3. Middle of the Tongue:

The middle of the tongue, meeting the upper palate, produces three letters: djim ج, shin ش, and ya ي (when acting as a consonant).

4. Side of the Tongue:

The side or sides of the tongue, pressing against the upper premolars and molars, articulate the unique letter dad ض.

5. Edge of the Tongue’s Tip:

One edge of the tongue’s tip, against the palatal mucosa, provides the pronunciation for the letter lam ل.

6. Point Above lam:

Slightly above the position for lam, where the tongue’s tip presses the palatal mucosa, is the articulation point for the letter noun ن.

7. Below the noun’s Point:

Just below the noun’s point, where the tip of the tongue pushes against the palatal mucosa while also causing the tongue’s rear to vibrate, is where the letter ra ر is articulated.

8. Tip of the Tongue against Palatal Mucosa:

The tip of the tongue against the palatal mucosa of the upper central incisors articulates the letters ta ت, da د, and Ta ط.

9. Tip of the Tongue and Separating Part:

The tip of the tongue, combined with the part separating the lower central incisors, shapes the sounds for sad ص, shin ش, and zey ز.

10. Resting the Tip of the Tongue:

By resting the tip of the tongue against the tip of the upper central incisors and slightly protruding it between the teeth, the letters Za ظ, dhal ذ, and tha ث are pronounced.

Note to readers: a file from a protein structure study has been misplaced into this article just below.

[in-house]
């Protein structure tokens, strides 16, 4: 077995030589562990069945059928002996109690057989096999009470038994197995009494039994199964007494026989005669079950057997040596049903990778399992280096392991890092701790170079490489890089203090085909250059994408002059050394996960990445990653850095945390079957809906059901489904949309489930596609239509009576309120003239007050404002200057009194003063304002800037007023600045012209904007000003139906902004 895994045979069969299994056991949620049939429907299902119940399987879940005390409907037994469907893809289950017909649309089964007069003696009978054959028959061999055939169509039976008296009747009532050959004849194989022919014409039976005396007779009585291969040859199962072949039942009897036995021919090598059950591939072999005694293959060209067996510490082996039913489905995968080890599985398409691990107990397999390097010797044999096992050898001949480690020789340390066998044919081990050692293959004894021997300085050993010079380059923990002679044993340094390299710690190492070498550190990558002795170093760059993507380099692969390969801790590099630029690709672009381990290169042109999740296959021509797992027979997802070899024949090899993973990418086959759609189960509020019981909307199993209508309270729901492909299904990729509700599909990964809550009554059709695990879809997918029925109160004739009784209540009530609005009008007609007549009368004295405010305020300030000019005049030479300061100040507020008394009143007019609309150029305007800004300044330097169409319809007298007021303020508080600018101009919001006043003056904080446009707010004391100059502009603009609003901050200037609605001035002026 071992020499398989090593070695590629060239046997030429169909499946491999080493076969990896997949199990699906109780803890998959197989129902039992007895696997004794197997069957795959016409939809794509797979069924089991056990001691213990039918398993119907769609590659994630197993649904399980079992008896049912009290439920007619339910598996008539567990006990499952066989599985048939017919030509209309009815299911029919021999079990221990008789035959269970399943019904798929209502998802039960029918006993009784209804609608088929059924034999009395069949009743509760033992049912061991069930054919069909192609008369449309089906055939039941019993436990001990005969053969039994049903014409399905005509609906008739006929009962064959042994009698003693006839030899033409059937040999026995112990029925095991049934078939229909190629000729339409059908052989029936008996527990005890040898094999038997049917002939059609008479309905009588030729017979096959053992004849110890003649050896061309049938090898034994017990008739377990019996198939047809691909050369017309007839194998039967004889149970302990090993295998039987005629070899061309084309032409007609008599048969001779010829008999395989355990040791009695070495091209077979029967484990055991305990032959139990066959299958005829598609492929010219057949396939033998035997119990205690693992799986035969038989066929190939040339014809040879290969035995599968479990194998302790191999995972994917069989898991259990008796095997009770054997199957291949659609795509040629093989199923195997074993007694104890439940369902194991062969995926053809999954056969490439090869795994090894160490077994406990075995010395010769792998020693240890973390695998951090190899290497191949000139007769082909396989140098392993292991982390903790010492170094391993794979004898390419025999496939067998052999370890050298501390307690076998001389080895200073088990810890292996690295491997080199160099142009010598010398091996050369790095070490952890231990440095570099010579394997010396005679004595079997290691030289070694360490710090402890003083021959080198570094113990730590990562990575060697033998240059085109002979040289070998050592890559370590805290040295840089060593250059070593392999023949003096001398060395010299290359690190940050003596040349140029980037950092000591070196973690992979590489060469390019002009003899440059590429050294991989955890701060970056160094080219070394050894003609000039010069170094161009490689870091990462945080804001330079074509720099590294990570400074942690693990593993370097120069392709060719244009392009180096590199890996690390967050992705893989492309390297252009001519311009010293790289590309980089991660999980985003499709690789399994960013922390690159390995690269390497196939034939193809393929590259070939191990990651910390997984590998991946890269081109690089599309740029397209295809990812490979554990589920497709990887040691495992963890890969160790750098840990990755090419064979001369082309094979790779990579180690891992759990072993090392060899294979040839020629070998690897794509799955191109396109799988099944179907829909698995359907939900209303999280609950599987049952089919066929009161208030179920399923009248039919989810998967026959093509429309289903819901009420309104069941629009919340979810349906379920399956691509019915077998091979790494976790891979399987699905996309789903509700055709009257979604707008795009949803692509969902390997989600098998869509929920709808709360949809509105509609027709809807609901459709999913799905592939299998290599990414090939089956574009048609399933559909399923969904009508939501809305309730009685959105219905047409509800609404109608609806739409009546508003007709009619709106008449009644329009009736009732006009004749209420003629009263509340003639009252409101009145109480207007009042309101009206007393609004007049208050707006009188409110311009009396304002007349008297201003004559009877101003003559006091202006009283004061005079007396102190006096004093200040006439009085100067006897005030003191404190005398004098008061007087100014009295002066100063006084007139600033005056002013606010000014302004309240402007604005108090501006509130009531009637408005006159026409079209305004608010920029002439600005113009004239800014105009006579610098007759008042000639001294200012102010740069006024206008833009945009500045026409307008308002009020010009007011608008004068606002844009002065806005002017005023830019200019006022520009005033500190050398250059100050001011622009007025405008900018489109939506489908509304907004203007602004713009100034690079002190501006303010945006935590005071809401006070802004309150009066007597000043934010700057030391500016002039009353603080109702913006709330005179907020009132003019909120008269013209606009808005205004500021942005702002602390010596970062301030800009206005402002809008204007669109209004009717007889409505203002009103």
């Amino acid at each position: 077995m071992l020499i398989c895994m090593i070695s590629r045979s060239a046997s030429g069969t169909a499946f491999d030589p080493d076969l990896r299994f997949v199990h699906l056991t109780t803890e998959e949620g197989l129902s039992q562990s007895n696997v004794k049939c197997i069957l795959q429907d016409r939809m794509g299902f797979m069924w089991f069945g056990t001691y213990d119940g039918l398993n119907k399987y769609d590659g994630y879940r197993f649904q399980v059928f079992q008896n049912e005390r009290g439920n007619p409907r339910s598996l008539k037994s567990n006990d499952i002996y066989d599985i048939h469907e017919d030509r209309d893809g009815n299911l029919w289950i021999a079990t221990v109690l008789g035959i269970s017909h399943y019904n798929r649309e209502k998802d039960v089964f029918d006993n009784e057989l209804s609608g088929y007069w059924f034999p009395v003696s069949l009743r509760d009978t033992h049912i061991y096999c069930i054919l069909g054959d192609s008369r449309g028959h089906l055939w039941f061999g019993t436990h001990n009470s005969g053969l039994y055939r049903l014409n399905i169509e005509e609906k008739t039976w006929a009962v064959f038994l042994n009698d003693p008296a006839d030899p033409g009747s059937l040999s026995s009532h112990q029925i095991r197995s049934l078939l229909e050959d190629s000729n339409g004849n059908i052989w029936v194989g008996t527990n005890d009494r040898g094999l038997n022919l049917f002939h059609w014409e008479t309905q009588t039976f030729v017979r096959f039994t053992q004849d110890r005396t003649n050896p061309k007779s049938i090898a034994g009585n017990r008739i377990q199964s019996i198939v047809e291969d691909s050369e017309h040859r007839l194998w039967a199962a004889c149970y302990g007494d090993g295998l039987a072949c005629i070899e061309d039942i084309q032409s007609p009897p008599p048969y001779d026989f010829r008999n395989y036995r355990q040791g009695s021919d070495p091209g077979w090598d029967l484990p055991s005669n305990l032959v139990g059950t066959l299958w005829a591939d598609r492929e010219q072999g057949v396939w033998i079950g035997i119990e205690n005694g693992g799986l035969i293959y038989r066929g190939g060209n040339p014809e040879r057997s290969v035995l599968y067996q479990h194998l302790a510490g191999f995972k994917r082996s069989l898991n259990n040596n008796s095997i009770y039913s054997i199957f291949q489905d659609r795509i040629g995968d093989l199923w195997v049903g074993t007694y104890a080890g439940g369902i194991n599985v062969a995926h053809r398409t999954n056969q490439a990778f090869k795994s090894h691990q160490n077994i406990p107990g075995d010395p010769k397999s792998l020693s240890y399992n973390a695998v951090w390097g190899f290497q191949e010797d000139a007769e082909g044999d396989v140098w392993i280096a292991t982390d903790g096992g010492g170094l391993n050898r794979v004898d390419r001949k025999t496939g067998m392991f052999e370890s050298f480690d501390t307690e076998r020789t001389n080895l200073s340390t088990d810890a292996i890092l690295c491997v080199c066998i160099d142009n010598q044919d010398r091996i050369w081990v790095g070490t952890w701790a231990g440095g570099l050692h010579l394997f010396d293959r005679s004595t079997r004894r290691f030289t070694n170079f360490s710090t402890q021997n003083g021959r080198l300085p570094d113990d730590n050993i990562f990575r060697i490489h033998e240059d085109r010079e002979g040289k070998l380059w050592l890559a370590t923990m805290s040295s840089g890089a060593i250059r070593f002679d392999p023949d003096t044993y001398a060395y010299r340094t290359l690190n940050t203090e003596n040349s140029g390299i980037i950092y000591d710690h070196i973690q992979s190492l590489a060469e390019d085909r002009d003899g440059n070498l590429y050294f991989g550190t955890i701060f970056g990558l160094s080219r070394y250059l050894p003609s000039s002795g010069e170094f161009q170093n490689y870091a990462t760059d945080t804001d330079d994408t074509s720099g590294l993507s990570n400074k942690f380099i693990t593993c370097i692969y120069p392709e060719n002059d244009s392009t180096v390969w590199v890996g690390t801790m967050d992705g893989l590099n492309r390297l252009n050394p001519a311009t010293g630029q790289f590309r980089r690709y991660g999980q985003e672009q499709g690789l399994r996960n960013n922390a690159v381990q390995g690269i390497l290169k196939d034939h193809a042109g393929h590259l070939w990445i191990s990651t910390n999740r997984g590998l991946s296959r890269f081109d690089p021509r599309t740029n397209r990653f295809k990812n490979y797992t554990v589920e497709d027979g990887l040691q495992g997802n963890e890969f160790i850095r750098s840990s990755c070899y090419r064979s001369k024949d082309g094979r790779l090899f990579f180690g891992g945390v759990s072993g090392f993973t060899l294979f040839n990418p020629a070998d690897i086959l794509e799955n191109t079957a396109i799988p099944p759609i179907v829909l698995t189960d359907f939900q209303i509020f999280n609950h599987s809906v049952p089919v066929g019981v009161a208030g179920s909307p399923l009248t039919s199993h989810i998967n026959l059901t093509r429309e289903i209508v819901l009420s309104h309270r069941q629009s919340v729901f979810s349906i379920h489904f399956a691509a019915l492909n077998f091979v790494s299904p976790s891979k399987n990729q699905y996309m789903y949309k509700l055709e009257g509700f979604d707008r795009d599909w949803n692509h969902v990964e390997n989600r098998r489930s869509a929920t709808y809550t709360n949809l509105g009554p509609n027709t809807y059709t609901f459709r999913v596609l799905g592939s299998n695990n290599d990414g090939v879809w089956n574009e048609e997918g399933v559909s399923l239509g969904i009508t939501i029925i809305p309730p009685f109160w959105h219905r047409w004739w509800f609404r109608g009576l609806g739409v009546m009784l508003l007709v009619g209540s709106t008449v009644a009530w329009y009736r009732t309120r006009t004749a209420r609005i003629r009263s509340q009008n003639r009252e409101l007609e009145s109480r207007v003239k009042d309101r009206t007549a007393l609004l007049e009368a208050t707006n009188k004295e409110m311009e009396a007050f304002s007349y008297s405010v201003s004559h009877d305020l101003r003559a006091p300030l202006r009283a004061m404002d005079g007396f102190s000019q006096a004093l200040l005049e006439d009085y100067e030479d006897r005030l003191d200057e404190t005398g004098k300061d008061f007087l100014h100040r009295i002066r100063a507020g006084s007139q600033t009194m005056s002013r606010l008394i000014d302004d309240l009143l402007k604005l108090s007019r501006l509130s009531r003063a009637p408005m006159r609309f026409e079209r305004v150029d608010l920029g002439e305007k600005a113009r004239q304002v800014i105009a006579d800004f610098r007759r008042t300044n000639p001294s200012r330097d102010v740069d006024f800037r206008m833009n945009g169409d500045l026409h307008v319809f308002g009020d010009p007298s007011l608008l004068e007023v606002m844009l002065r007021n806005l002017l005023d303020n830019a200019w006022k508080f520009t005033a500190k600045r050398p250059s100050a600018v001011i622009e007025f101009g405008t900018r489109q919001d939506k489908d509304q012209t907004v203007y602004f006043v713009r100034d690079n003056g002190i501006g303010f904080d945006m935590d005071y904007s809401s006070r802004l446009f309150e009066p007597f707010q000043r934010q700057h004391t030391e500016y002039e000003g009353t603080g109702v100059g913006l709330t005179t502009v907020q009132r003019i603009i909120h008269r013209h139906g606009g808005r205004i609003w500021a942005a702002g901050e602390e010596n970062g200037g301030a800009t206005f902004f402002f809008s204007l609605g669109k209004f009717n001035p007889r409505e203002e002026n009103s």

Interested in perfecting your recitation of the Quran? Learn about the different types of Madd in Tajweed to improve your pronunciation and elevate your recitation.

The Lips (Al-Shifatain)

The lips, referred to as Al-Shifatain in Arabic, have a crucial role in correctly pronouncing certain letters. Here are two Makharij to understand how they are articulated:

1. Inner Part of the Lower Lip:

The inner part of the lower lip, pressing against the upper central incisors, creates the sound for the letter fa ف. Additionally, the middle of the lower lip touches the bottom of the upper teeth.

2. Space between the Lips:

The space between the lips serves as the articulation point for three letters:

A. The letter waw و: When acting as a consonant and not a long vowel, it exits between the lips while opening and slightly loosening both lips.

B. The letter ba ب: It exits between the lips while closing them.

C. The letter meem م: It exits between the two lips while closing them but in a stronger manner.

3. The Role of the Lips in Pronunciation:

Understanding the importance of the lips in pronunciation goes beyond the specific letters mentioned above. Neglecting the positioning of the lips can result in mispronunciation and a lack of clarity in speech.

4. Positioning for Kasra:

When articulating the kasra, which represents the short “i” sound, it is crucial to pay attention to the positioning of the lips. To produce a clear “i” sound that does not resemble an “è,”.

It is necessary to elongate the mouth horizontally, similar to a smile. This proper articulation ensures accurate pronunciation and avoids confusion with other sounds.

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The Nasal Cavity (Al-Khayshoom)